Question formation involves the phenomenon commonly known as subject-auxiliary inversion, a change in word order in which the auxiliary moves in front of the subject.
(a) Here we shall describe this phenomenon in terms of movement of the element under INFL into COMP position.
(b) According to this analysis, what looks like an exchanging of positions between the subject and auxiliary (or INFL element, in GB terms) is actually the movement of the INFL element past the subject position into COMP.
(c) INFL-to-COMP movement seems to be triggered by the presence of the [+WH] feature in COMP.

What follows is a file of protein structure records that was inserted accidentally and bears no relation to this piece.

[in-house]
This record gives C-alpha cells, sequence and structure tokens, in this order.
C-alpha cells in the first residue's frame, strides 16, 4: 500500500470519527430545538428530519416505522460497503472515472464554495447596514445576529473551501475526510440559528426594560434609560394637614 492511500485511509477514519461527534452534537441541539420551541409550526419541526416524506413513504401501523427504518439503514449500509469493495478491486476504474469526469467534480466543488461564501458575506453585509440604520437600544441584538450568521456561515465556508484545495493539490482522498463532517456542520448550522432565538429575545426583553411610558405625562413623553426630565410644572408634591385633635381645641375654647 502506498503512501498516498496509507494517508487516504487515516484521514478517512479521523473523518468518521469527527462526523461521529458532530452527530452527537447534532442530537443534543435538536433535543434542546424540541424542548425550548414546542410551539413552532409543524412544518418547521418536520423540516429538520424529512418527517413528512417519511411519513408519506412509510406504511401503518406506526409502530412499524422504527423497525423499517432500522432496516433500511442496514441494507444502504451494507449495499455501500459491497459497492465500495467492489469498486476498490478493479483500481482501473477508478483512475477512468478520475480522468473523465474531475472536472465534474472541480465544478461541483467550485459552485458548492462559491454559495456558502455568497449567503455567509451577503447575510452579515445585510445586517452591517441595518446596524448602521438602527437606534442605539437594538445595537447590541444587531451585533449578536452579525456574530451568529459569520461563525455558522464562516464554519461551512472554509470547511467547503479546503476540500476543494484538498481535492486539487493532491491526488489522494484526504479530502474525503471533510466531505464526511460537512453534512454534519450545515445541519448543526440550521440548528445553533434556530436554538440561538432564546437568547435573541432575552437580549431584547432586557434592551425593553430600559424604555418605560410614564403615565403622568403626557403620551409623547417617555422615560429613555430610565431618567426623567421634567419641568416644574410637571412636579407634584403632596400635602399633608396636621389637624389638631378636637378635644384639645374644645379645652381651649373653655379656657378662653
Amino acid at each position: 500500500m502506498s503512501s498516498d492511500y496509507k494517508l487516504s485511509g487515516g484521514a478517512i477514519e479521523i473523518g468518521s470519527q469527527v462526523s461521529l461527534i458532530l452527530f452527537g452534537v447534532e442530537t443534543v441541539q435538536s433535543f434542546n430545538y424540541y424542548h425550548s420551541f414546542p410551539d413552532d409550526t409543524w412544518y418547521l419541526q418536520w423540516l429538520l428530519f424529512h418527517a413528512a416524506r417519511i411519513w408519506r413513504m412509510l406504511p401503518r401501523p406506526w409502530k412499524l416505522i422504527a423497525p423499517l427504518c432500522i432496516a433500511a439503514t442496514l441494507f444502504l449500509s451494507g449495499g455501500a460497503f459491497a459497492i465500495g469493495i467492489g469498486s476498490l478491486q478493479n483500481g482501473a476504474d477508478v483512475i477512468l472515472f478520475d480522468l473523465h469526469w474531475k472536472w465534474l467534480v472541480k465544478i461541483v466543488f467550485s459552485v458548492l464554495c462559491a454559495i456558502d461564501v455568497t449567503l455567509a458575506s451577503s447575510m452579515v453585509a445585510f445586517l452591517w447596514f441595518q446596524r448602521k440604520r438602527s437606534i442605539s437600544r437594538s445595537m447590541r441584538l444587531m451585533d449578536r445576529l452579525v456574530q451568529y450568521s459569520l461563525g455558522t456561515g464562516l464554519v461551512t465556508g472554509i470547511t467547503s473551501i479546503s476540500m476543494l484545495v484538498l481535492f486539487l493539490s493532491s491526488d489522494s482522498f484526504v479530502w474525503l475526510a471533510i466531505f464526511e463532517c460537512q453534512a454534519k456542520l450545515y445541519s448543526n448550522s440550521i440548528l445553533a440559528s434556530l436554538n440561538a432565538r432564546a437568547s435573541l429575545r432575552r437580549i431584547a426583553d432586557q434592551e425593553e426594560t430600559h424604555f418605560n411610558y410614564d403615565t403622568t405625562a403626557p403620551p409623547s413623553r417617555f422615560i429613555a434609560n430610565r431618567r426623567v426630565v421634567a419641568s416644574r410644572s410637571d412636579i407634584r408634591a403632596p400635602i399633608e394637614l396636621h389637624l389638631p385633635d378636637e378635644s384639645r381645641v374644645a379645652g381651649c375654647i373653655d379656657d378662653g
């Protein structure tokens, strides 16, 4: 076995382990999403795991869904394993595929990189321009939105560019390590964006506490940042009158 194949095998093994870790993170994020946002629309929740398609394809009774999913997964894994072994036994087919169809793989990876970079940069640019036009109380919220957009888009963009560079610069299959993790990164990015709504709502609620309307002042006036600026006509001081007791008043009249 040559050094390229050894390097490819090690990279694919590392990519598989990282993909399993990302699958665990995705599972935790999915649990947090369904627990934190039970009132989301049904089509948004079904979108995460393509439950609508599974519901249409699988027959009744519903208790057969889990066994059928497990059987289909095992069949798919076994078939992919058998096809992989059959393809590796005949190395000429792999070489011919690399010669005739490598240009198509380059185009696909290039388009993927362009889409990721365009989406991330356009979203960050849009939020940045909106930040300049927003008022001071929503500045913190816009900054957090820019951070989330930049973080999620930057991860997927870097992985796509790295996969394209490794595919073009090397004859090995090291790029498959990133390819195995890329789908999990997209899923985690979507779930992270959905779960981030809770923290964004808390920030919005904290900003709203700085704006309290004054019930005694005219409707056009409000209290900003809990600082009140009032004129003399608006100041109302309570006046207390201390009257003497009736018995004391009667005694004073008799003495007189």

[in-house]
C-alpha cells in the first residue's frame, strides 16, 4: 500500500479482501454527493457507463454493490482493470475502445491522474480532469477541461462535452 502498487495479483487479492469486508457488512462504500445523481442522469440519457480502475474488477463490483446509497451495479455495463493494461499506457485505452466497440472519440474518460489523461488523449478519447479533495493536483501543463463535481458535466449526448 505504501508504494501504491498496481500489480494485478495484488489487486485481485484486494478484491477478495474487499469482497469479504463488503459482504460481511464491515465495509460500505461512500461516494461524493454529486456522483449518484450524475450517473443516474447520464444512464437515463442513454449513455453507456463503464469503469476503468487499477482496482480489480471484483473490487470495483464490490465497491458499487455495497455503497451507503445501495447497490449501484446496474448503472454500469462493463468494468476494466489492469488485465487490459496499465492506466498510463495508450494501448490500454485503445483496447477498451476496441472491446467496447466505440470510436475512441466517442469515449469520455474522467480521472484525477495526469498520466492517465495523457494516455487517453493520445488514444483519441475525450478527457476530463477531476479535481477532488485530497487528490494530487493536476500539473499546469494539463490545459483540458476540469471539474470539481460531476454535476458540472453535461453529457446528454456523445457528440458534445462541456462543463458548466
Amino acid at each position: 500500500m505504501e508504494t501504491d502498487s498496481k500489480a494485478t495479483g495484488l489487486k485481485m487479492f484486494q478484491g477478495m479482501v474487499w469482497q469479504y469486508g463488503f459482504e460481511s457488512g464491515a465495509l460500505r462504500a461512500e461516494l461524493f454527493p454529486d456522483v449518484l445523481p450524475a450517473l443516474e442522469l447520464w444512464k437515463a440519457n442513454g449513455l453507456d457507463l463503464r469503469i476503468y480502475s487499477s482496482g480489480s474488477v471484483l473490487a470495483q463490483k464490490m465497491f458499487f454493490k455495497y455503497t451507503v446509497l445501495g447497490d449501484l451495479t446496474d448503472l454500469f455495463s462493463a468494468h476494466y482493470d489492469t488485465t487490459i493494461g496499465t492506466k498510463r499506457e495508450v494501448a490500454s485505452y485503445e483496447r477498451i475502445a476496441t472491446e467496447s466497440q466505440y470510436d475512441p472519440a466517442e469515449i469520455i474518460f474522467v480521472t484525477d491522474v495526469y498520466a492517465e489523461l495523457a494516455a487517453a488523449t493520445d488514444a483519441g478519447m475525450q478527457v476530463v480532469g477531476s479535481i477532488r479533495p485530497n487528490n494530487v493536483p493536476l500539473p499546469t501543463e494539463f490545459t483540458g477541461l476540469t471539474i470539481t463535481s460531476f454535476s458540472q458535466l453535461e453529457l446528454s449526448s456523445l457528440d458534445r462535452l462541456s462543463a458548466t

(i) If there is a [+WH] feature in COMP, then it must be 'supported' by a word.
(ii) If no complementizer is base-generated in COMP, then either the modal auxiliary or auxiliary have or be will move from INFL to COMP.
(iii) A clause containing neither of these elements will receive a periphrastic do
, which will move from INFL to COMP.
Anne will buy a new car. Will Anne buy a new car?
Anne has bought a new car. Has Anne bought a new car?
Anne bought a new car. Did Anne buy a new car?
(iv) Movement of elements from INFL to COMP:
a. is possible only if COMP is not already filled by a word:
* Will that Anne has bought a new car? (the complementizer that is base-generated in COMP)
b. will leave a trace in INFL, preventing INFL from hosting any new elements:
* Will Anne does/can buy a new car?
Example: Movement of will from INFL to COMP
Will Anne buy a new car?
Exercises on Movement / Questions